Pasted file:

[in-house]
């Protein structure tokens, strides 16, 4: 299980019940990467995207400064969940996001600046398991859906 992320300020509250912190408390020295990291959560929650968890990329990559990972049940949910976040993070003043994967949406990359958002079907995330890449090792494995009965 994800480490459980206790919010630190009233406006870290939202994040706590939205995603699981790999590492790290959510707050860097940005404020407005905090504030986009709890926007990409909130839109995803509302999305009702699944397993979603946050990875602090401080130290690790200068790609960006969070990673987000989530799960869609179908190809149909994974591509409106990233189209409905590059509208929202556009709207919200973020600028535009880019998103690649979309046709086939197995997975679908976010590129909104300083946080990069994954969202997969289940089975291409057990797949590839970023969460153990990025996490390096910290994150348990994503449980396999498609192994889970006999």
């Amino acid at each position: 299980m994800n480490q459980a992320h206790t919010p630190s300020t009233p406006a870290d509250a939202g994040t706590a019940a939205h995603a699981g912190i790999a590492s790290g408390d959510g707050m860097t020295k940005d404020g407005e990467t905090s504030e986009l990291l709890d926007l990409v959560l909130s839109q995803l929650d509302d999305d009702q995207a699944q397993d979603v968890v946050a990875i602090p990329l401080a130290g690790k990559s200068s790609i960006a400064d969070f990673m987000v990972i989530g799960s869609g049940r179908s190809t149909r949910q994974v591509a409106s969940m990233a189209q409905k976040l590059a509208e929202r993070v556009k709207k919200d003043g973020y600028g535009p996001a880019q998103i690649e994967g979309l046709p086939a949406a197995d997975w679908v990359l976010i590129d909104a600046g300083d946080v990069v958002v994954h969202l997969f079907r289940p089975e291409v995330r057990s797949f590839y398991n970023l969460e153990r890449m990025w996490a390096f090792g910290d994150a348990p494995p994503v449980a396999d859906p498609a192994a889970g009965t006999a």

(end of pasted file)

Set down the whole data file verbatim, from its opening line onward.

[in-house]
């Protein structure tokens, strides 16, 4: 299980019940990467995207400064969940996001600046398991859906 992320300020509250912190408390020295990291959560929650968890990329990559990972049940949910976040993070003043994967949406990359958002079907995330890449090792494995009965 994800480490459980206790919010630190009233406006870290939202994040706590939205995603699981790999590492790290959510707050860097940005404020407005905090504030986009709890926007990409909130839109995803509302999305009702699944397993979603946050990875602090401080130290690790200068790609960006969070990673987000989530799960869609179908190809149909994974591509409106990233189209409905590059509208929202556009709207919200973020600028535009880019998103690649979309046709086939197995997975679908976010590129909104300083946080990069994954969202997969289940089975291409057990797949590839970023969460153990990025996490390096910290994150348990994503449980396999498609192994889970006999």
């Amino acid at each position: 299980m994800n480490q459980a992320h206790t919010p630190s300020t009233p406006a870290d509250a939202g994040t706590a019940a939205h995603a699981g912190i790999a590492s790290g408390d959510g707050m860097t020295k940005d404020g407005e990467t905090s504030e986009l990291l709890d926007l990409v959560l909130s839109q995803l929650d509302d999305d009702q995207a699944q397993d979603v968890v946050a990875i602090p990329l401080a130290g690790k990559s200068s790609i960006a400064d969070f990673m987000v990972i989530g799960s869609g049940r179908s190809t149909r949910q994974v591509a409106s969940m990233a189209q409905k976040l590059a509208e929202r993070v556009k709207k919200d003043g973020y600028g535009p996001a880019q998103i690649e994967g979309l046709p086939a949406a197995d997975w679908v990359l976010i590129d909104a600046g300083d946080v990069v958002v994954h969202l997969f079907r289940p089975e291409v995330r057990s797949f590839y398991n970023l969460e153990r890449m990025w996490a390096f090792g910290d994150a348990p494995p994503v449980a396999d859906p498609a192994a889970g009965t006999a």